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Letter to the Editor

I am responding to your 16 Sept. editorial entitled "Legacy admissions: something given for little returned." In your article, you state, among other ridiculous untruths, that "those that believe legacy students bring a coherent or uniquely beneficial background to Duke are deluding themselves." In other words, you believe that legacy students do not belong at Duke. This statement is patently false.

First of all, you offer no concrete facts to back your argument. You mention nothing about how legacy students' grades, test scores, or extracurriculars match up with those of non-legacy students. In fact, there is nothing available to prove that legacy students' applications are inferior to those of non-legacy students. Moreover, according to the Admissions Office website, the only benefit offered to legacy students is that they are "granted a third read to make certain nothing important was missed." Also, responding to the frequently-asked question "Is having the alum-affiliation enough to get my child admitted," the Admissions Office replies, "No. Your student must still compete with the overall applicant pool." In summary, the only benefit of being a legacy when applying is one extra review of the application.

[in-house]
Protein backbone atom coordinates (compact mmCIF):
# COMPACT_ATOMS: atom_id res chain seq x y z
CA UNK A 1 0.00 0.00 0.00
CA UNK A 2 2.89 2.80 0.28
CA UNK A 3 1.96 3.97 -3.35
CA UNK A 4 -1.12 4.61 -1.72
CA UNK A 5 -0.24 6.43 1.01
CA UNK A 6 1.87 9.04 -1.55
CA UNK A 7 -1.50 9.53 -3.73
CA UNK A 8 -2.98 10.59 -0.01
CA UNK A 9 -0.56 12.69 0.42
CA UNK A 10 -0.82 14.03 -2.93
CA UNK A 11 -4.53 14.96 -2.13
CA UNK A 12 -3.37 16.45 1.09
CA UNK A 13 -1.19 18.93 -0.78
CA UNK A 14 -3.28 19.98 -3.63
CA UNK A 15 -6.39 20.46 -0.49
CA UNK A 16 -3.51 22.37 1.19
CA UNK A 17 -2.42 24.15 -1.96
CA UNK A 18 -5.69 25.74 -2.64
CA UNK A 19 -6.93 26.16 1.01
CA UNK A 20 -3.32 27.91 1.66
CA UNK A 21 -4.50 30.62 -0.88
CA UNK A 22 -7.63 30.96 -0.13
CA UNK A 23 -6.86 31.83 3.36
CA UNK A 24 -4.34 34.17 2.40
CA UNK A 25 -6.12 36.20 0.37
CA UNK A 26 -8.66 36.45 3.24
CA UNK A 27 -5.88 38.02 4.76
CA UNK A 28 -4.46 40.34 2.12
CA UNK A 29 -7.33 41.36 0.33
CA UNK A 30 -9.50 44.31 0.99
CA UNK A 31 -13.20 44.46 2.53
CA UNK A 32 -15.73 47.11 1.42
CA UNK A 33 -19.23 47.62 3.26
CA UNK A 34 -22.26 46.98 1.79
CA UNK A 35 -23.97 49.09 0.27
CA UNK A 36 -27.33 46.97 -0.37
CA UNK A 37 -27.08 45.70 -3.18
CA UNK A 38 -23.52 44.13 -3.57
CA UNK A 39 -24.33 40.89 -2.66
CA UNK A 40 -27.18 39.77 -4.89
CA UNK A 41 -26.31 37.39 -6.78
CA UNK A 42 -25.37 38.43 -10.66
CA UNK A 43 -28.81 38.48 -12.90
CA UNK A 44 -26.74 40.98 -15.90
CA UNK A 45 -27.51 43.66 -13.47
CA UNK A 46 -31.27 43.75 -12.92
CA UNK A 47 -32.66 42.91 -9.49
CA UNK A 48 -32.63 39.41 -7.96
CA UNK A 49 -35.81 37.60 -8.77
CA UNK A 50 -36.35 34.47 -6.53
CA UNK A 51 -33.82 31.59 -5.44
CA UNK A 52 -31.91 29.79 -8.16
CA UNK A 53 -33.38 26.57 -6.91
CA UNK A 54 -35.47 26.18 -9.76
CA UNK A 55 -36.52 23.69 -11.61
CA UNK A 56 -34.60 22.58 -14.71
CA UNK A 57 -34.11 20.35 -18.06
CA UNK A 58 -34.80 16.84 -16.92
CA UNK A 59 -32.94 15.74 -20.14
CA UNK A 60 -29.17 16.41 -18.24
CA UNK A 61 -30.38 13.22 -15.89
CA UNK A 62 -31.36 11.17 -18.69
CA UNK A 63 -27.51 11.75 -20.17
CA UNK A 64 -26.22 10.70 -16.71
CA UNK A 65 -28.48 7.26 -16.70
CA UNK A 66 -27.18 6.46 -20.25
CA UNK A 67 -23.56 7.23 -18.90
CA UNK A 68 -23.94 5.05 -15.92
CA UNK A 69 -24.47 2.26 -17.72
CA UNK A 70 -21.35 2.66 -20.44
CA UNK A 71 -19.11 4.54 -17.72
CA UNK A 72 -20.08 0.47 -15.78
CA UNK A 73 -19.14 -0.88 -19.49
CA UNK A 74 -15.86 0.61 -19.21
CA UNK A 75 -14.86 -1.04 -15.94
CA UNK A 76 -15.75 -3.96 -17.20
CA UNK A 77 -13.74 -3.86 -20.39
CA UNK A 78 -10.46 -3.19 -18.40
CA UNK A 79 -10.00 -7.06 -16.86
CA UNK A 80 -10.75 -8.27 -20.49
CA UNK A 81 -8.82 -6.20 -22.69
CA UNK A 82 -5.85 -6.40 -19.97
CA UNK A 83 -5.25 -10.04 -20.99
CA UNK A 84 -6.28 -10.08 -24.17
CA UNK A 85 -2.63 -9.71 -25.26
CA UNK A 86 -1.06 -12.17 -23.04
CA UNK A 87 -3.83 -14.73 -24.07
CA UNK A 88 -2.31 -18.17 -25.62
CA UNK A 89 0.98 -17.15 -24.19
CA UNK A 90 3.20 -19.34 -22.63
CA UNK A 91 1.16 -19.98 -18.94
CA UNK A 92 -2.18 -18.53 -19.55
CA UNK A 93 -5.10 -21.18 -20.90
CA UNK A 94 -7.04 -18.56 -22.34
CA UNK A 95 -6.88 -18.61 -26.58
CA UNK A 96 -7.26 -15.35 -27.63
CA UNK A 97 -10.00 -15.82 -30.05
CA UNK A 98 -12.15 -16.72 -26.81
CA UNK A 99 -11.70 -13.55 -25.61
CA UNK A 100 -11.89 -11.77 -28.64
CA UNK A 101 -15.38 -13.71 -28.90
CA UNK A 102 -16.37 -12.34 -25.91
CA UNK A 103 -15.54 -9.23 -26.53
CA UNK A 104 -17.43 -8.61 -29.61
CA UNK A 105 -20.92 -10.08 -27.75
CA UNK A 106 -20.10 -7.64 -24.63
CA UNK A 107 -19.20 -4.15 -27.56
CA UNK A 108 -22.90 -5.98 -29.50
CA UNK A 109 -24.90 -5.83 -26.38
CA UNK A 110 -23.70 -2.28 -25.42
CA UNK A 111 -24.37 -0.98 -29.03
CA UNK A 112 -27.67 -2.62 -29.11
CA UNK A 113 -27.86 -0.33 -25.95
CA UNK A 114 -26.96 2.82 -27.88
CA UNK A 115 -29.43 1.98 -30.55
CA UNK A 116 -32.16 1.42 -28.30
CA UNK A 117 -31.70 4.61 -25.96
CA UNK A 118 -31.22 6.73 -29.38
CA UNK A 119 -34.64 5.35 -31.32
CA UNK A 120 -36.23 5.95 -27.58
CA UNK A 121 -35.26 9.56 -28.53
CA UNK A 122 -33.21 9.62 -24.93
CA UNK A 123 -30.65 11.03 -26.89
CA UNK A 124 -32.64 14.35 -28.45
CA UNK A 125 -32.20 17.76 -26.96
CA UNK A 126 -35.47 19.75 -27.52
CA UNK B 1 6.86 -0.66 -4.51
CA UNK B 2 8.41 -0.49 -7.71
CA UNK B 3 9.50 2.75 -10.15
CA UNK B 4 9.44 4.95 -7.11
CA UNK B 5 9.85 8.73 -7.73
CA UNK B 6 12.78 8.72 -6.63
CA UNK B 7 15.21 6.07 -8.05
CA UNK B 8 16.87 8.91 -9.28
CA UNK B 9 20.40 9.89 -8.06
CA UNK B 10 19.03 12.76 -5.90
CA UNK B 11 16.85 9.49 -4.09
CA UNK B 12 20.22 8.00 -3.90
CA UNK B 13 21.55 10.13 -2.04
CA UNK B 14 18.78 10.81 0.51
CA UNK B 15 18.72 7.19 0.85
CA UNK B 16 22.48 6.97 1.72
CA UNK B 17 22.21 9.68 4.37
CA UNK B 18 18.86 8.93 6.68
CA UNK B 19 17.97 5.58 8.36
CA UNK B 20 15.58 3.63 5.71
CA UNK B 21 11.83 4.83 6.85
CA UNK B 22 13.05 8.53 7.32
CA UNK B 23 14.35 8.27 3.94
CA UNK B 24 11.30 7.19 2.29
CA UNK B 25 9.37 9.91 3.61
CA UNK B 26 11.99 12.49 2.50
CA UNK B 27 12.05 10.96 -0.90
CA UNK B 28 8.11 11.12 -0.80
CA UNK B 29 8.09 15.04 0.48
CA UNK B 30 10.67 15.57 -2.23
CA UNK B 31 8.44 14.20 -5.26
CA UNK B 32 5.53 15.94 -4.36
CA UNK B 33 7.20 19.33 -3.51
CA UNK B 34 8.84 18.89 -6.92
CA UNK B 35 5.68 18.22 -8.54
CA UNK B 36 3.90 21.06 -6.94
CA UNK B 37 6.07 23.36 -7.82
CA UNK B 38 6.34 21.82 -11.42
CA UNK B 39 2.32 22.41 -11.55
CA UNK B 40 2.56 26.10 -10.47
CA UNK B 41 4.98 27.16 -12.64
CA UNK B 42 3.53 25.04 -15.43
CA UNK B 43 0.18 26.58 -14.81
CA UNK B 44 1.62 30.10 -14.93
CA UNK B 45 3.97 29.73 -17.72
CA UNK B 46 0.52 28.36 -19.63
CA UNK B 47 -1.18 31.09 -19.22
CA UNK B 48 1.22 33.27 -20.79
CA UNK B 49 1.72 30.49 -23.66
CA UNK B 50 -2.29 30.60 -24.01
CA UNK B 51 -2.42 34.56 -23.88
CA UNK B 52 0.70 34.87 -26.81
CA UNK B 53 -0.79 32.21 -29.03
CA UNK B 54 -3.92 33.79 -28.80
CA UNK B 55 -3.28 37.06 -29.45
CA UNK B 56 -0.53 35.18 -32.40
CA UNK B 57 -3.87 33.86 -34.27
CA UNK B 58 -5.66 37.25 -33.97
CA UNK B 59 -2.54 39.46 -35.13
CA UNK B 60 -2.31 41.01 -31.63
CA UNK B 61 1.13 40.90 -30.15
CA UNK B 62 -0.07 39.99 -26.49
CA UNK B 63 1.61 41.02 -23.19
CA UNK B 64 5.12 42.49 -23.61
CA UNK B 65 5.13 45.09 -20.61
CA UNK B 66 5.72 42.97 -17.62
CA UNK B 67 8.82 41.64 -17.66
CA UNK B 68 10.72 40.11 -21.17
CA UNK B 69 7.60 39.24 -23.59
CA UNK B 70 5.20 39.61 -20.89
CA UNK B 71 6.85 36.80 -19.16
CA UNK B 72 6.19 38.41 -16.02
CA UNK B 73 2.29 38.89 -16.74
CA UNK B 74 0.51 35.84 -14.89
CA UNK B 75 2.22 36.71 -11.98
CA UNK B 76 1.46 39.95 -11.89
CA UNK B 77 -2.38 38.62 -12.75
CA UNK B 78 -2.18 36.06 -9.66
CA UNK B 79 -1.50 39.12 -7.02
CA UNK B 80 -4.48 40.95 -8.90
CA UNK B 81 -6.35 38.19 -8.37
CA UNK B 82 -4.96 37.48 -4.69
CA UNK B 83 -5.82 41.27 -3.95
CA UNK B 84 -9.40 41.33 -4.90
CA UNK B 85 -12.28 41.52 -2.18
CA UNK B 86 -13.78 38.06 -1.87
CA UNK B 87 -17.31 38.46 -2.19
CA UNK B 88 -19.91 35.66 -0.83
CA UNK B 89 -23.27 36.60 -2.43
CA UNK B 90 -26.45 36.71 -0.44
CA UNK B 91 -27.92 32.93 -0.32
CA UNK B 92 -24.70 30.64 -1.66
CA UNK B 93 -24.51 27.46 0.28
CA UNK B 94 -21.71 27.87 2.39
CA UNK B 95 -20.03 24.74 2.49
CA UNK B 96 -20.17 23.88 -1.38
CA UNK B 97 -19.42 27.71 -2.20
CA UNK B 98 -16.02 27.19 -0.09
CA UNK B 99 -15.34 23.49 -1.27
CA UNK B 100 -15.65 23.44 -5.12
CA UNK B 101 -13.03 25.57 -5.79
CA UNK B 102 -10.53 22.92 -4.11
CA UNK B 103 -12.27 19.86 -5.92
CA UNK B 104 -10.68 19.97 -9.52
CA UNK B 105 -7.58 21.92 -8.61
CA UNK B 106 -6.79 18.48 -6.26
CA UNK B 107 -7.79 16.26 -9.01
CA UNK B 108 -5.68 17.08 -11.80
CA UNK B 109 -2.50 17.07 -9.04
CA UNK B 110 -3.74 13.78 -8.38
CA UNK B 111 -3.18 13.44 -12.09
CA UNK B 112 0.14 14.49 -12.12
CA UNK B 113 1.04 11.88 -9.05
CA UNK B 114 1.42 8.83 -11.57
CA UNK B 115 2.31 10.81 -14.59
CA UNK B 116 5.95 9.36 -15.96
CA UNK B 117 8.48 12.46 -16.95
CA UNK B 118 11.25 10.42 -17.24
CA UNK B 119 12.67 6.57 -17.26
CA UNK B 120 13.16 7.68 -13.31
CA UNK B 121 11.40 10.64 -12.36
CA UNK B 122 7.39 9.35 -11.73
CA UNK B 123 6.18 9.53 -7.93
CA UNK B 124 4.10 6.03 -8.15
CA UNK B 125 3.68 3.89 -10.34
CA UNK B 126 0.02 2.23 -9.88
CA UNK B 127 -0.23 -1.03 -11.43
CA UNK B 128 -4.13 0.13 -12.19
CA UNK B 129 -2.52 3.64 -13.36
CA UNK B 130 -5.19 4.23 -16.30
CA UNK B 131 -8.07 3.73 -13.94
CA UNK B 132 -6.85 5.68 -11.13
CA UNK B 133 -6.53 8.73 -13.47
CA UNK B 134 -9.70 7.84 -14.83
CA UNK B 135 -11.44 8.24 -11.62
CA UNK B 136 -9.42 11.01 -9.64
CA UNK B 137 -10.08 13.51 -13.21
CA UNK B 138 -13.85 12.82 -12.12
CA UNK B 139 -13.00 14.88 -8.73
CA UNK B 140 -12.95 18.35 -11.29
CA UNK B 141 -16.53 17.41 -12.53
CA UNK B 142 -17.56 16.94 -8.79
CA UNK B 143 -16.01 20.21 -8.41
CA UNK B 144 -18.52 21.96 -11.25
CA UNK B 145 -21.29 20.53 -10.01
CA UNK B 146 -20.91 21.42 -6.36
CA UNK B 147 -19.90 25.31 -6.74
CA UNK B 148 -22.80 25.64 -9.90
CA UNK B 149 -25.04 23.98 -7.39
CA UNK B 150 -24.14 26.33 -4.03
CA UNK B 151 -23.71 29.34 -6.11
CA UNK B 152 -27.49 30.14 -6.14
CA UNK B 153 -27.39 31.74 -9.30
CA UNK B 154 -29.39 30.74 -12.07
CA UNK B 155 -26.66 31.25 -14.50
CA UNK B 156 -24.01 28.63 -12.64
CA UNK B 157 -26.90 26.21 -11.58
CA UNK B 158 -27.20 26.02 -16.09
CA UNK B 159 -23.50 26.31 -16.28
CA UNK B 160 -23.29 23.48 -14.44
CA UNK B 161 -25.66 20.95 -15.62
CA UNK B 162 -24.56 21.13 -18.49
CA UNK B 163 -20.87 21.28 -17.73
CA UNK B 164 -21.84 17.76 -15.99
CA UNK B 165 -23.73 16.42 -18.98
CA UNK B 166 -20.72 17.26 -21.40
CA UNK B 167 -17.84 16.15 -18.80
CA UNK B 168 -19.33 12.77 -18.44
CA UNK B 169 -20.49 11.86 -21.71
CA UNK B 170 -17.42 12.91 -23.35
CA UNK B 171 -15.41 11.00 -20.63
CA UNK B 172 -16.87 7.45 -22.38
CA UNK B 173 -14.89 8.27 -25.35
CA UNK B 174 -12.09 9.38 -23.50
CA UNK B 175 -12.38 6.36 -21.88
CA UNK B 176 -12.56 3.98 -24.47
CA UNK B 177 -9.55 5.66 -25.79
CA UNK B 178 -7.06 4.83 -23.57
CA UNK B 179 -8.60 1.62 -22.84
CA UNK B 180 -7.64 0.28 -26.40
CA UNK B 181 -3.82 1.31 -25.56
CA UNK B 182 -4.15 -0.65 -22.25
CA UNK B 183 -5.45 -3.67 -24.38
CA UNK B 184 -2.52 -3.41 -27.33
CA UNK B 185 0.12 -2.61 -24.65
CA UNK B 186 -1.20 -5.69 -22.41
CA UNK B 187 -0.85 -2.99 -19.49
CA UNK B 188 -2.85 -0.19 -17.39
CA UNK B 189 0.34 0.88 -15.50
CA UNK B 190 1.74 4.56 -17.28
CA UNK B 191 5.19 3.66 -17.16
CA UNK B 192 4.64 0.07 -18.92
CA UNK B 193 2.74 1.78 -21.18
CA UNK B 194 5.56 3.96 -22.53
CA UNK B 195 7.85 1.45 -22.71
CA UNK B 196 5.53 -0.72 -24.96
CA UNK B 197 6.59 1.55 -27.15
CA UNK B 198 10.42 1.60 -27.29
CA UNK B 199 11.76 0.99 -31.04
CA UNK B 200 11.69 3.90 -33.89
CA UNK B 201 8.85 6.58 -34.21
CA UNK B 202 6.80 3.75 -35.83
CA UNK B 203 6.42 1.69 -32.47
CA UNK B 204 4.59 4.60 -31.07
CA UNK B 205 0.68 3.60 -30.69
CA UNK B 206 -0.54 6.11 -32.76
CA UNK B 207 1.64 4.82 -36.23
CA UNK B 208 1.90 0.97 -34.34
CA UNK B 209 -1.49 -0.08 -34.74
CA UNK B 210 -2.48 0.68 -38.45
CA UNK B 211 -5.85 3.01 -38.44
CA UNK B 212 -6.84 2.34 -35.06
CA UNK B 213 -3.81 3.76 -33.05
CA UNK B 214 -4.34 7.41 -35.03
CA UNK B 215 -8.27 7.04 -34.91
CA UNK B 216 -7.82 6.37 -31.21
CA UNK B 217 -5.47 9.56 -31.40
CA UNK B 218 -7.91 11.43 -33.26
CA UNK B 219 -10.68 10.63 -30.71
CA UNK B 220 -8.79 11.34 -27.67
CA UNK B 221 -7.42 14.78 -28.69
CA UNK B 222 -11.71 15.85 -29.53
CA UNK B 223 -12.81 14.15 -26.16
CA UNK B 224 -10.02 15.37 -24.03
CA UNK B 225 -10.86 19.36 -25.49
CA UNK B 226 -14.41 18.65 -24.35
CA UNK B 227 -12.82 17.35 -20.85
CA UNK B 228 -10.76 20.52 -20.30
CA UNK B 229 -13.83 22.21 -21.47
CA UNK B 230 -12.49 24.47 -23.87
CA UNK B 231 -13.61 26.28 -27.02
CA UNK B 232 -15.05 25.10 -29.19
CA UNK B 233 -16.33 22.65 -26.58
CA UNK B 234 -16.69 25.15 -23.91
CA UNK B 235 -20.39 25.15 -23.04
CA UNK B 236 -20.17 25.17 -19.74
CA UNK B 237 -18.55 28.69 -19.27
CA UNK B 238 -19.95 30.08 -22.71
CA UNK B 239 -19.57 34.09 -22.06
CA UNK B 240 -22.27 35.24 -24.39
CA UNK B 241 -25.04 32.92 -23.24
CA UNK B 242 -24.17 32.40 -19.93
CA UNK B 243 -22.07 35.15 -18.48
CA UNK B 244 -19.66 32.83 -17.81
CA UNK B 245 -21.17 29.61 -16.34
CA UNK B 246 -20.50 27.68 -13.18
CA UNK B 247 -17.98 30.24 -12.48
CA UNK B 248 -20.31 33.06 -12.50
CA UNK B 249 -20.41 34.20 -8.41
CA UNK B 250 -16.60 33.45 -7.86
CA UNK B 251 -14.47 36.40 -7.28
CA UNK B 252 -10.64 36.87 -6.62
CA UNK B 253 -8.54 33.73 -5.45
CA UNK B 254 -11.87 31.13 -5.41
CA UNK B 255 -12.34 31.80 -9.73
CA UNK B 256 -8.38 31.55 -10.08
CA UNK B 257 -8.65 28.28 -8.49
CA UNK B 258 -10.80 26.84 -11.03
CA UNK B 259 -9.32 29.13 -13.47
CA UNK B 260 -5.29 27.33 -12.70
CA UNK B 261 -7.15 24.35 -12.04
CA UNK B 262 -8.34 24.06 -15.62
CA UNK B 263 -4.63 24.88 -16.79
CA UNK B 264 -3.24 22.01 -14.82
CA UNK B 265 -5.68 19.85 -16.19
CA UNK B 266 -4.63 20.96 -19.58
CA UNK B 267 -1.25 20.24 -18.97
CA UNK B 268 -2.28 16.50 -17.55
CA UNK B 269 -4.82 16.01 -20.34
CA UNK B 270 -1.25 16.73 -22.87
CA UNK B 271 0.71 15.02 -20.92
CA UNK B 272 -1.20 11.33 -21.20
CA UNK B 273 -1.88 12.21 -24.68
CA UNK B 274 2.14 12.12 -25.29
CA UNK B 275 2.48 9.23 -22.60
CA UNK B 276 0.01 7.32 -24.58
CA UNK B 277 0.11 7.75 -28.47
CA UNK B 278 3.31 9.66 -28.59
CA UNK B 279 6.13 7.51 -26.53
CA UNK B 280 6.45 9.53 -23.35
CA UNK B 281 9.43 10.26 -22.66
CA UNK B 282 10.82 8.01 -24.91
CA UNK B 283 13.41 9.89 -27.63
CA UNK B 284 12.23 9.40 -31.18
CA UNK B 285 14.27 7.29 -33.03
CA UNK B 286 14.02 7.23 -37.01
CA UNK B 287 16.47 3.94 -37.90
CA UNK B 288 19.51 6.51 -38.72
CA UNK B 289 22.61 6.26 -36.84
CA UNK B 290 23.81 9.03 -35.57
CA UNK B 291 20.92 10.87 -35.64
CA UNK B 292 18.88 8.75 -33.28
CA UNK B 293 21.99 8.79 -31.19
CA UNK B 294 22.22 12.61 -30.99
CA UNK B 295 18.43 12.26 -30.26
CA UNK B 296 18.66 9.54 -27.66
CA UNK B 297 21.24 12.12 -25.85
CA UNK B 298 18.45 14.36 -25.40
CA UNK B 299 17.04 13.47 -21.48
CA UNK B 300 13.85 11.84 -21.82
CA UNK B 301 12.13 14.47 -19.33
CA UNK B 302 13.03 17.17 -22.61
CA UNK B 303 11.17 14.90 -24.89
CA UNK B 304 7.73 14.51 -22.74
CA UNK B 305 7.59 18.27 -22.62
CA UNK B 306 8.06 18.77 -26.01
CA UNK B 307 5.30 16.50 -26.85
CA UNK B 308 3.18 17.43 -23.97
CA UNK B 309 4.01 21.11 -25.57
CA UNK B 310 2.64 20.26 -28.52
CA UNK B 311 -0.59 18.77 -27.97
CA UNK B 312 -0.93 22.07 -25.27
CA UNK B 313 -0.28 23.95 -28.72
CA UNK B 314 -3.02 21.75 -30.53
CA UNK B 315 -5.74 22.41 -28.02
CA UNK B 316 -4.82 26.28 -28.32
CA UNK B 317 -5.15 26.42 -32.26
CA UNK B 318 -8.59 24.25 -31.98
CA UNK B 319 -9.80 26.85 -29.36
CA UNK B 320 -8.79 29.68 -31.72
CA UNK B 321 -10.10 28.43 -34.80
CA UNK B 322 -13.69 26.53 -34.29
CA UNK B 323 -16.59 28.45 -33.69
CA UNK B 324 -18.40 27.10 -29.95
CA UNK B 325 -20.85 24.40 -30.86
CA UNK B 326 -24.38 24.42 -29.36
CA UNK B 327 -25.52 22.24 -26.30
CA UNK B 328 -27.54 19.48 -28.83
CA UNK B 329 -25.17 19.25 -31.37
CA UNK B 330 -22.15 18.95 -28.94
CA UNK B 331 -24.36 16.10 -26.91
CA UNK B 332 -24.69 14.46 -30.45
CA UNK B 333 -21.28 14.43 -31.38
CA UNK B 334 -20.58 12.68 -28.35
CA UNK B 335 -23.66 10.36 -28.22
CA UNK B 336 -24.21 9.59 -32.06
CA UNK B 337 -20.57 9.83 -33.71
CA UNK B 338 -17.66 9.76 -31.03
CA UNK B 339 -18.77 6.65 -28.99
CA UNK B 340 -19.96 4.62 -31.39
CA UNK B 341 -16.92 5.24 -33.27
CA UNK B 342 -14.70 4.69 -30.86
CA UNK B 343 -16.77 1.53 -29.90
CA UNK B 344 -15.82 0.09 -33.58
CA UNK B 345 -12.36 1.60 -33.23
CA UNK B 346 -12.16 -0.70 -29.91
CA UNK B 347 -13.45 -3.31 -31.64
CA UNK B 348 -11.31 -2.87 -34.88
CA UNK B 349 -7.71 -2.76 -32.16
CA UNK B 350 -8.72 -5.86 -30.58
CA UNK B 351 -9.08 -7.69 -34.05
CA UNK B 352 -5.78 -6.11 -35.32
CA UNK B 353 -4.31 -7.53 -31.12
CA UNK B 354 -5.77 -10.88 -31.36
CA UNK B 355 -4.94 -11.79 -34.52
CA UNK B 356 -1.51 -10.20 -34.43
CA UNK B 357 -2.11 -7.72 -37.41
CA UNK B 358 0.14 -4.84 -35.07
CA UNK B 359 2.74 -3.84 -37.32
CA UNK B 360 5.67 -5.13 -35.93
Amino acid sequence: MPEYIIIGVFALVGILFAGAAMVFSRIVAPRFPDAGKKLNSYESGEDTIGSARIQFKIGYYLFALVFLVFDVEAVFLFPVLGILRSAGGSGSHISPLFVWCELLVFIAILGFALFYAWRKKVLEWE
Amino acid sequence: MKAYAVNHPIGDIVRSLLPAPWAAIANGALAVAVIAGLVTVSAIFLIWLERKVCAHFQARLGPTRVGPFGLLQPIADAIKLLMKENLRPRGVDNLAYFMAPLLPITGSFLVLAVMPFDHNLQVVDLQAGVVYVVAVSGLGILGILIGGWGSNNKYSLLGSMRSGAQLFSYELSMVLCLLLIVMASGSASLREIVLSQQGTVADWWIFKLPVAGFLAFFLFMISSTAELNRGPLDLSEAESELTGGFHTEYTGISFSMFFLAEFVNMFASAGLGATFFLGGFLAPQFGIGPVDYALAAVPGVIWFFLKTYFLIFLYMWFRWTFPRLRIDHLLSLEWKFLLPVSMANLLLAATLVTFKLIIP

You also ask legacy students to "explain how the effect their relation had and how it forms their vision of Duke." My great-grandfather graduated from Duke in the 1930s, and both my parents were Trinity '87. Yes, they taught me to love Duke, but they are not the reason I chose Duke. I came here because Duke pre-med students get into medical school at over twice the national average. I came here to play in the marching band and to contribute to school spirit. I came to make a difference, and I believe I have made a difference along with my fellow legacy students. Your assertion that we do not belong here is purely arrogant and not based on fact. We will make the most of our opportunity. We do belong.

Davis Lovvorn is a Trinity sophomore.

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